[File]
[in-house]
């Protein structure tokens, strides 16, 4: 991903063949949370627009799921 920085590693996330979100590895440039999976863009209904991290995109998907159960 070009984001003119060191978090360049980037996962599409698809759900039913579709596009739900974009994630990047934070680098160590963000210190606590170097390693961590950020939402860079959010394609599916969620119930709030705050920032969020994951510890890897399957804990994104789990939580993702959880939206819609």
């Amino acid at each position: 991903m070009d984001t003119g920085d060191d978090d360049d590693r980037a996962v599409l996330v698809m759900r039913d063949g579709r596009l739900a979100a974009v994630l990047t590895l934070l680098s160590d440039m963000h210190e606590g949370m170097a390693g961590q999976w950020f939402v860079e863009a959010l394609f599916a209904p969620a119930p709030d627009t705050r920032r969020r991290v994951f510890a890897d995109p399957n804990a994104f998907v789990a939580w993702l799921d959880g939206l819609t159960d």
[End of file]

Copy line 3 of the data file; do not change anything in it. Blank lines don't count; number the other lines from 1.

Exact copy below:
């Amino acid at each position: 991903m070009d984001t003119g920085d060191d978090d360049d590693r980037a996962v599409l996330v698809m759900r039913d063949g579709r596009l739900a979100a974009v994630l990047t590895l934070l680098s160590d440039m963000h210190e606590g949370m170097a390693g961590q999976w950020f939402v860079e863009a959010l394609f599916a209904p969620a119930p709030d627009t705050r920032r969020r991290v994951f510890a890897d995109p399957n804990a994104f998907v789990a939580w993702l799921d959880g939206l819609t159960d």